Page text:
Most of the Opata supported the French during their brief rule of Mexico from 1864 to 1867, as did most Sonoran Indians. An Opata, Refugio Tanori, became a general in the military forces supporting the Imperial rule of Maximilian I. When Tanori's forces were defeated, he fled to Guaymas, and boarded a ship headed for Baja California. Before the ship reached the peninsula, it was stopped by Republican forces. Tanori was captured and executed. The retribution of the Mexicans against the Opata after the defeat of the French occupation resulted in the loss of nearly all of their remaining lands and the end of their resistance to Mexican rule.
In 1902, American anthropologist Ales Hrdlicka, estimated the number of full-blood Opatas at 500 to 600. Another anthropologist, Carl Lumholtz, commented that the Opatas had “lost their language, religion, and traditions, dress like the Mexicans, and in appearance are in no way distinguishable from the laboring class of Mexico with which they are thoroughly merged through frequent intermarriage.”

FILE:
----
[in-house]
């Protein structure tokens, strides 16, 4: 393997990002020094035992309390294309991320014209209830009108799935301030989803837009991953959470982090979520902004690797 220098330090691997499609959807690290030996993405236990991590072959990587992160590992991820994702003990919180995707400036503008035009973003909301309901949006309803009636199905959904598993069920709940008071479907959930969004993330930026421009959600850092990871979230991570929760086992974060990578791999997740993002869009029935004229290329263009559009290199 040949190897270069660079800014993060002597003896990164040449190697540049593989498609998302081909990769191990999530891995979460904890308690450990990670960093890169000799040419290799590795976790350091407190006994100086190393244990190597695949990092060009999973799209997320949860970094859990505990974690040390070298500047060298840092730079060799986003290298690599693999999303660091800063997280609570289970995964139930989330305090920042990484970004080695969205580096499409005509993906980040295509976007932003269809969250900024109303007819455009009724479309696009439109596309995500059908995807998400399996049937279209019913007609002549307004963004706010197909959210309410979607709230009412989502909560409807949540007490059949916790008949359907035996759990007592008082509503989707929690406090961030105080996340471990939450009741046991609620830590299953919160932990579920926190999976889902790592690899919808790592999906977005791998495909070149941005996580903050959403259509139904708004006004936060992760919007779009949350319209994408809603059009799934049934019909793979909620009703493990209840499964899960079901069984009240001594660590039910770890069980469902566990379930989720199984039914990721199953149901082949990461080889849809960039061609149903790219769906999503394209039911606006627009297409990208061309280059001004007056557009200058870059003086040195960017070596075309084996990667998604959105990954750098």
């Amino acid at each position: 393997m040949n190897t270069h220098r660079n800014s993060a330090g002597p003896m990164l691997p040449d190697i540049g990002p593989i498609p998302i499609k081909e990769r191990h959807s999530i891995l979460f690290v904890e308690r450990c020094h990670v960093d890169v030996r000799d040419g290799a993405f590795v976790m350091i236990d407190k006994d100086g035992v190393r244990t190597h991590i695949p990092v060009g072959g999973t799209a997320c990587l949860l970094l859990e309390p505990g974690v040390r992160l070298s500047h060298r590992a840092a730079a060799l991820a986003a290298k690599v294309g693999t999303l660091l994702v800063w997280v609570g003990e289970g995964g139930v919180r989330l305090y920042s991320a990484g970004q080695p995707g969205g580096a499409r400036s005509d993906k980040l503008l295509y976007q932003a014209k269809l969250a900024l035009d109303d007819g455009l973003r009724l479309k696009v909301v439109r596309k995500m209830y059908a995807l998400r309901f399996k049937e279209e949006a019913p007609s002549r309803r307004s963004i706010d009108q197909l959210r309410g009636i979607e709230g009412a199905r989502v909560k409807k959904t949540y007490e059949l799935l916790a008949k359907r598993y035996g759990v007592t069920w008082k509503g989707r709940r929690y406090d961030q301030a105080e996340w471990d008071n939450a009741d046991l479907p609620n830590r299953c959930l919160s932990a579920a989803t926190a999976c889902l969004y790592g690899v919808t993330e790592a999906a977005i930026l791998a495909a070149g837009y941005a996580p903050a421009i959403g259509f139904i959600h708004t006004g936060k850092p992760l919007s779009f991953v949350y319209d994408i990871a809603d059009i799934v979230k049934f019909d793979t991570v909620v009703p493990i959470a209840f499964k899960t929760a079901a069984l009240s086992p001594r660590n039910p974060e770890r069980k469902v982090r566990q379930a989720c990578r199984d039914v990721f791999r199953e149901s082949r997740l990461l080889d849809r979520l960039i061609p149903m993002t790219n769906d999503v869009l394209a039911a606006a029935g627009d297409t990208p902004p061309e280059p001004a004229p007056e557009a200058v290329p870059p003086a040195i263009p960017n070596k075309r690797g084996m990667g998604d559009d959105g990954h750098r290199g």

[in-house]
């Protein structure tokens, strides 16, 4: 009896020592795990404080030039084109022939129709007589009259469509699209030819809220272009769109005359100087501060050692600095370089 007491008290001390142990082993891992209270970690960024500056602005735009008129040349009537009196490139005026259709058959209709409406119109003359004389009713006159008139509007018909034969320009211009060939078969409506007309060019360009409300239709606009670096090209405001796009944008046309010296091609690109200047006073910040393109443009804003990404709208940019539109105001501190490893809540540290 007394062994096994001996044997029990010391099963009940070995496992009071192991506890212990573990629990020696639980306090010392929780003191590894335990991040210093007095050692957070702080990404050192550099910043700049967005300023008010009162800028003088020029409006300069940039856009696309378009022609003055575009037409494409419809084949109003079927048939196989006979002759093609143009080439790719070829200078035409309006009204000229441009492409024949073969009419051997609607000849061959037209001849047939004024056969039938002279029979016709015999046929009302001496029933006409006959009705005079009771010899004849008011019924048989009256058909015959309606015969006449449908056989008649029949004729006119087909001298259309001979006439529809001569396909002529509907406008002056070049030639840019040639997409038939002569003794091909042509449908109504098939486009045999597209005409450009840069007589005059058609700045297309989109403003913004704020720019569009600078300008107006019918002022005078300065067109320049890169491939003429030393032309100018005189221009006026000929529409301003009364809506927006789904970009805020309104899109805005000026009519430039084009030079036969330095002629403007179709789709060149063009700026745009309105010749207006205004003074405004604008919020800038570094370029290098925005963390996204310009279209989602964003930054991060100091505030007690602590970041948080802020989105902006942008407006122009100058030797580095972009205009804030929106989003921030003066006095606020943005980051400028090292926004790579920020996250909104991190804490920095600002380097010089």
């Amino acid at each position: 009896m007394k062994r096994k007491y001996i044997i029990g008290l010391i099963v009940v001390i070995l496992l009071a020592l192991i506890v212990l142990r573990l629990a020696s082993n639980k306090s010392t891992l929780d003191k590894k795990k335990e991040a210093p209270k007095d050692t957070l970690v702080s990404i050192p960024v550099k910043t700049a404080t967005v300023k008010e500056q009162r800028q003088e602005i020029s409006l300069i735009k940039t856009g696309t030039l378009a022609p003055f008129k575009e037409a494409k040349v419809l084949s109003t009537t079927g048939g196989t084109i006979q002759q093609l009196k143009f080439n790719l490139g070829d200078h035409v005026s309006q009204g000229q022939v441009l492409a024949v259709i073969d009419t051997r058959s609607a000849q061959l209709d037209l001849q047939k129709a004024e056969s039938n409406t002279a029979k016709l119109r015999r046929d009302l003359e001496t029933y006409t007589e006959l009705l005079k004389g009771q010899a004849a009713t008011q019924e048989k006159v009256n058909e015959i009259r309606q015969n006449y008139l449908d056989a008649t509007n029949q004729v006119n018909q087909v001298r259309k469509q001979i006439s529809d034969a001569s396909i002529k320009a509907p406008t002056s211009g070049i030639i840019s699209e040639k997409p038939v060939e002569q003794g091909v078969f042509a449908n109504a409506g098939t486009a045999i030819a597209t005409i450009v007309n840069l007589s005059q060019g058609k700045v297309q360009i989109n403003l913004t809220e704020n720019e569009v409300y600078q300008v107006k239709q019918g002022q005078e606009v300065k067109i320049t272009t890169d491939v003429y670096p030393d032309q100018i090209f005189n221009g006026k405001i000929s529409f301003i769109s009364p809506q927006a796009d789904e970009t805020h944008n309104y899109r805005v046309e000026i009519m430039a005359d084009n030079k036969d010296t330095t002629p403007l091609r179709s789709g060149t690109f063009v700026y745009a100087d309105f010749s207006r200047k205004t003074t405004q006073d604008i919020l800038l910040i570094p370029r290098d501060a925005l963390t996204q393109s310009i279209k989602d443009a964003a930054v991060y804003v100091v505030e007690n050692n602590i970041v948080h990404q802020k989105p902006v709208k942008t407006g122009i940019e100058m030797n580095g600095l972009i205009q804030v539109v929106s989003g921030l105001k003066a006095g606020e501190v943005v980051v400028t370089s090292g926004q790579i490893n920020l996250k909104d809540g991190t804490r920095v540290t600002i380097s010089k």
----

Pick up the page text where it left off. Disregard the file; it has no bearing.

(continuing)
Settlement pattern and livelihood
At the time of first contact with the Spanish, the Opata may have been the most numerous and culturally complex people living in Oasis America, comprising the desert regions of northern Mexico and the southwestern United States.